This case is unlike People v. Harris (1979), 74 Ill. 2d 472, 386 N.E.2d 60, and People v. Kirkpatrick (1979), 70 Ill. App. 3d 166, 387 N.E.2d 1284. In Harris, a juror who had allegedly indicated a dislike for the defendant was allowed to remain on the jury which found defendant guilty. The juror had denied the accusations of prejudice and that he had spoken to anyone about the defendant. The supreme court noted the juror’s denials and found that the trial court’s refusal to discharge the juror was not prejudicial to defendant. Here the juror was excused to prevent any possible influence and, as in Harris, the trial court was justified in relying on the juror’s assurances that she had done nothing improper. In Kirkpatrick, a juror who knew the victim’s grandfather was allowed to remain on the jury after stating that the remote relationship would not influence his verdict. Here, since the excused juror and Miss Cerney were more than mere acquaintances, she was properly excused to avoid the possibility of improper influence. However, there was no need to pique the remaining jurors’ curiosities concerning the juror’s removal and thereby highlight the relationship by inquiring whether anything was said by the excused member.

For the same reason the trial court was not required to make any explanation for the juror’s removal. (See People v. Hyche (1979), 77 Ill. 2d 229,240,396 N.E.2d 6,12.) As in Hyche, defendant merely speculates that the excused juror’s contact with the jurors biased them against him. Mere suspicion of bias is not evidence thereof so as to disqualify a juror. (People v. Cole (1973), 54 Ill. 2d 401,415, 298 N.E.2d 705,713; People v. Hyche, at *522240.) “Before it can be said that jurors have been prejudiced or influenced by prejudicial reports which could disturb their impartiality, facts and circumstances must appear from which it is reasonable to infer that one or more of them had heard or received them.” (People v. Bailey (1976), 42 Ill. App. 3d 638, 641, 356 N.E.2d 410, 412.) By excusing the juror, the trial court avoided the prejudice which may have occurred had the woman remained on the jury. As in People v. Rohwedder (1969), 106 Ill. App. 2d 1, 5-6, 245 N.E.2d 282, 284, the trial court was faced with a situation calling for sound judicial discretion. In light of the juror’s denial of communication with the jury, the absence of any evidence of any communication or prejudice to defendant, and the desire to avoid highlighting the relationship, the trial court did not err in denying defendant’s motion to conduct an inquiry of the jury.


Defendant contends that he was denied various constitutional rights by the admission of Robert E. Lee’s testimony. He argues that the State cannot be permitted to install an “official jailhouse lawyer” to aid prisoners in gaining access to the courts and then use testimony gained through their meetings to prosecute the “client.” He contends that such a practice places too high a price on the exercise of a prisoner’s constitutional right of access to the courts.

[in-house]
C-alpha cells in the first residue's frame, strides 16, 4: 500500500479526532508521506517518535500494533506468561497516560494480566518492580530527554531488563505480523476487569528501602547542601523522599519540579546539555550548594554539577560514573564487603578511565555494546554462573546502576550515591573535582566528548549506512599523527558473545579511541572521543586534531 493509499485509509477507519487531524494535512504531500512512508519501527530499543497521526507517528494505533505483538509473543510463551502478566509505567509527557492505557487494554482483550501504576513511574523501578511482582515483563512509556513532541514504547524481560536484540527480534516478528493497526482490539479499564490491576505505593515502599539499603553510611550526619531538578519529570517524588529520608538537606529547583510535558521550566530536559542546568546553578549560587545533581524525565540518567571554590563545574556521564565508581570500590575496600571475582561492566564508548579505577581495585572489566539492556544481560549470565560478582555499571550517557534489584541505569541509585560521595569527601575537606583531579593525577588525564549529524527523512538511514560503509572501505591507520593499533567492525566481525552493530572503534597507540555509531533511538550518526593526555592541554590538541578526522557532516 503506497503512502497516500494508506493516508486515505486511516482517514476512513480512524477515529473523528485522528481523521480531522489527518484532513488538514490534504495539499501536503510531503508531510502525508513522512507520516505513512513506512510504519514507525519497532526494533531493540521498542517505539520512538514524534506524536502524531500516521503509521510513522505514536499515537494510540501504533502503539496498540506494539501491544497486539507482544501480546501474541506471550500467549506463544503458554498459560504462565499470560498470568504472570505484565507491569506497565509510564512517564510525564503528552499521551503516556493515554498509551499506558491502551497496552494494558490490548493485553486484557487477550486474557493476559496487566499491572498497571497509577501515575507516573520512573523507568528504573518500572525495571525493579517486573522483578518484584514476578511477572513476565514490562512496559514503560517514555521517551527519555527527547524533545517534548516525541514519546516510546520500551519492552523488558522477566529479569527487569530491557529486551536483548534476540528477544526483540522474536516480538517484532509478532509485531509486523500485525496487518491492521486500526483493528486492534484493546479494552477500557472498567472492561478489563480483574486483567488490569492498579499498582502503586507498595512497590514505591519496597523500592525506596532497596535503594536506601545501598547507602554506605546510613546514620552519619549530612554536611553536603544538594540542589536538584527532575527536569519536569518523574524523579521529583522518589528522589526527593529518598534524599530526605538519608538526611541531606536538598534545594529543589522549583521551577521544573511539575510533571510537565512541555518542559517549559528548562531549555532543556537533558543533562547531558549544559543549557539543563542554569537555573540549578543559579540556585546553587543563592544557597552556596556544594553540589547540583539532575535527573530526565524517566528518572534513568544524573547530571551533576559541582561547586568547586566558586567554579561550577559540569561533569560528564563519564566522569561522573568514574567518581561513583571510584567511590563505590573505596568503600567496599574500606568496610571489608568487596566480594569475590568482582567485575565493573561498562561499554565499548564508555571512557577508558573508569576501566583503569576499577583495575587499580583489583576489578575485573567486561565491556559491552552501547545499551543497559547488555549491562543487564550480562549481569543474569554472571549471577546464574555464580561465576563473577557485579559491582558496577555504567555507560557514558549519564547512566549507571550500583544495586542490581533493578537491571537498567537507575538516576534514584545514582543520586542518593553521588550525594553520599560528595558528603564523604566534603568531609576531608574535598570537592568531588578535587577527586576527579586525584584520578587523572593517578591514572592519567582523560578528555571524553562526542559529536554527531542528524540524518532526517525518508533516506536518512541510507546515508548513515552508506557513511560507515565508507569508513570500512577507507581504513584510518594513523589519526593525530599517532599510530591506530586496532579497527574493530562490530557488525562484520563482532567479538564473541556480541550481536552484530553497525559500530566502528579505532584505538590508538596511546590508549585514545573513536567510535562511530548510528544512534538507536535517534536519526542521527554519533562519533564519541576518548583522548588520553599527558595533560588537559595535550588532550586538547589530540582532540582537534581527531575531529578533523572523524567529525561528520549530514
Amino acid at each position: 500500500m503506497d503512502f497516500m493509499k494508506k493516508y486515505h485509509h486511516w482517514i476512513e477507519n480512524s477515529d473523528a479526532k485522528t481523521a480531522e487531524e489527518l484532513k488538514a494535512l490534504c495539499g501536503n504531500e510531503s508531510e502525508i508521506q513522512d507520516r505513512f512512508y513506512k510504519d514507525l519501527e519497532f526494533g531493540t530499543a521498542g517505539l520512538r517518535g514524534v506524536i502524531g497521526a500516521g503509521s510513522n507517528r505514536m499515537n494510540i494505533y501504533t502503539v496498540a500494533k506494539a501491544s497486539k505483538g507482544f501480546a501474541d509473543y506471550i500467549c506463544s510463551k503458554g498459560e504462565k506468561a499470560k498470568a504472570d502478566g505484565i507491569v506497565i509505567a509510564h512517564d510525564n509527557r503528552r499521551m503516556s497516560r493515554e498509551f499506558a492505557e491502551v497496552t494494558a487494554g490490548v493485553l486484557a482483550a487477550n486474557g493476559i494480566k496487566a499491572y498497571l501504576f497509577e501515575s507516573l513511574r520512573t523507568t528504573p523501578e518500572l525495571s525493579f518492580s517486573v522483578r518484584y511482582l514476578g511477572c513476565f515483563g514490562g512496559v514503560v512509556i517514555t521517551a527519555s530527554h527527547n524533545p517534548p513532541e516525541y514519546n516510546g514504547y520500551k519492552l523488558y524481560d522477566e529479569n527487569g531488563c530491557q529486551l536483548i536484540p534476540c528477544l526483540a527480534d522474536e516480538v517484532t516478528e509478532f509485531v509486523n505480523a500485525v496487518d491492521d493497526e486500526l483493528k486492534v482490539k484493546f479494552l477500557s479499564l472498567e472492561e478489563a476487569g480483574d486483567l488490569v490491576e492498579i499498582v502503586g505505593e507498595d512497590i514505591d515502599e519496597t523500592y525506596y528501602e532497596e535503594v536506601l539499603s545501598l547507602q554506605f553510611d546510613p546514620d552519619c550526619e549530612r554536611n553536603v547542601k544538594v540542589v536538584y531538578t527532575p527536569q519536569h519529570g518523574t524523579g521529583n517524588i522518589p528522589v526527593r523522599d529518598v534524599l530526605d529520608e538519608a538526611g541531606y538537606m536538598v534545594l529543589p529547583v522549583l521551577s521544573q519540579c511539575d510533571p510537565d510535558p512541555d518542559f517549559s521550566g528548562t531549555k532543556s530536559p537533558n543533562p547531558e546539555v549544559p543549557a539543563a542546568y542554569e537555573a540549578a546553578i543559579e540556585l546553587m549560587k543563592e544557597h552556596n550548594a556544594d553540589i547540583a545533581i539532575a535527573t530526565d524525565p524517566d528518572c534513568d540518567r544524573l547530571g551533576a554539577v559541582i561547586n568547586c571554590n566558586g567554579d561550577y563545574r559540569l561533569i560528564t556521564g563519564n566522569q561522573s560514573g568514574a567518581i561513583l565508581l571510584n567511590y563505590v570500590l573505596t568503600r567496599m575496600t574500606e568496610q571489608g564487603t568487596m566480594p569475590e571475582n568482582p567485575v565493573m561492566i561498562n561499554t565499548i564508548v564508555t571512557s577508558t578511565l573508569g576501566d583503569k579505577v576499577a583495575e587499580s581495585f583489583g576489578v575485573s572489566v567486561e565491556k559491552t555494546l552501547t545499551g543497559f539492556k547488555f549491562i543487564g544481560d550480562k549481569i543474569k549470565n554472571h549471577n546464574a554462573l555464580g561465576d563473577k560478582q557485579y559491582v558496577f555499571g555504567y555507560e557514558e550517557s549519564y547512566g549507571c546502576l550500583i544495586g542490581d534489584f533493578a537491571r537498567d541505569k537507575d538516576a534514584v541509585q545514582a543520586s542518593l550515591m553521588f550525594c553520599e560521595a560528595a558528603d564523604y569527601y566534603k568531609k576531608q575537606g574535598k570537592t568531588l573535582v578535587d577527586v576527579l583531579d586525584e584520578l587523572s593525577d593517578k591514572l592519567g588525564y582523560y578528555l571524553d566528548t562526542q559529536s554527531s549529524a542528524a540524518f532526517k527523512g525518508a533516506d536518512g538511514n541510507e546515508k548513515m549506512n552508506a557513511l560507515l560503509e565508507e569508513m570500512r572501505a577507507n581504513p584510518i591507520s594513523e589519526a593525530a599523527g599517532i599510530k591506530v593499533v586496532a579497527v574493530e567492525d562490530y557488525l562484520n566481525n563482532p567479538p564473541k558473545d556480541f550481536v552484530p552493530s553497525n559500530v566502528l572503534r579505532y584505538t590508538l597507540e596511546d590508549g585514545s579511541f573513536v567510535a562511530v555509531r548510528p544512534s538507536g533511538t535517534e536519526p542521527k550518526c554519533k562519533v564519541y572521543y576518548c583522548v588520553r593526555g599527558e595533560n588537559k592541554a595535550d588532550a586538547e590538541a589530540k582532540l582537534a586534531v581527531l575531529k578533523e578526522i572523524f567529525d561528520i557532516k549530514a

As defendant concedes in his brief, no objection to Lee’s testimony on this basis was made at trial nor did he include the issue in his motion for a new trial. Accordingly, he has waived this issue for review. (People v. Precup (1978), 73 Ill. 2d 7, 16, 382 N.E.2d 227, 231; People v. Lykins (1979), 77 Ill. 2d 35, 38, 394 N.E.2d 1182,1184.) The waiver rule applies to both constitutional and nonconstitutional issues. People v. Pickett (1973), 54 Ill. 2d 280, 282, 296 N.E.2d 856, 857.

Defendant urges that if this issue is considered waived it should be considered as plain error (Ill. Rev. Stat. 1977, ch. 110A, par. 615(a)) or that the failure to raise the issue at trial should be considered sufficient to have denied him adequate representation of counsel at trial. It must be plainly apparent from the record that an error affecting substantial rights was committed before plain error may be considered as a means to circumvent the waiver rule. (People v. Precup.) In addition, the plain error exception can be applied in criminal cases in which the evidence is closely balanced. (People v. Roberts (1979), 75 Ill. 2d 1,14, 387 N.E.2d 331, 337.) It can hardly be argued that the evidence presented at trial was closely balanced, thus foreclosing application of that aspect of the exception in this case. Whether substantial rights were affected by the admission of Lee’s testimony so as to require consideration of this issue turns on the merits of defendant’s contention. Likewise, whether defendant was *523denied effective assistance of counsel by the trial attorney’s failure to raise the issue depends on the merits. (See People v. Bailey (1976), 42 Ill. App. 3d 638, 640, 356 N.E.2d 410,412.) We therefore briefly address the merits of this contention.

Defendant contends that the State created Lee’s position as prison law librarian in order to comply with the mandate in Johnson v. Avery (1969), 393 U.S. 483,21 L. Ed. 2d 718,89 S. Ct. 747, and that in order to facilitate the preparation of legal documents by the librarian, full and candid disclosure of incriminating facts must be made by prisoners. He asserts that it is impermissible to allow facts so obtained to be used to prosecute a defendant for to do so would chill the exercise of a basic constitutional right,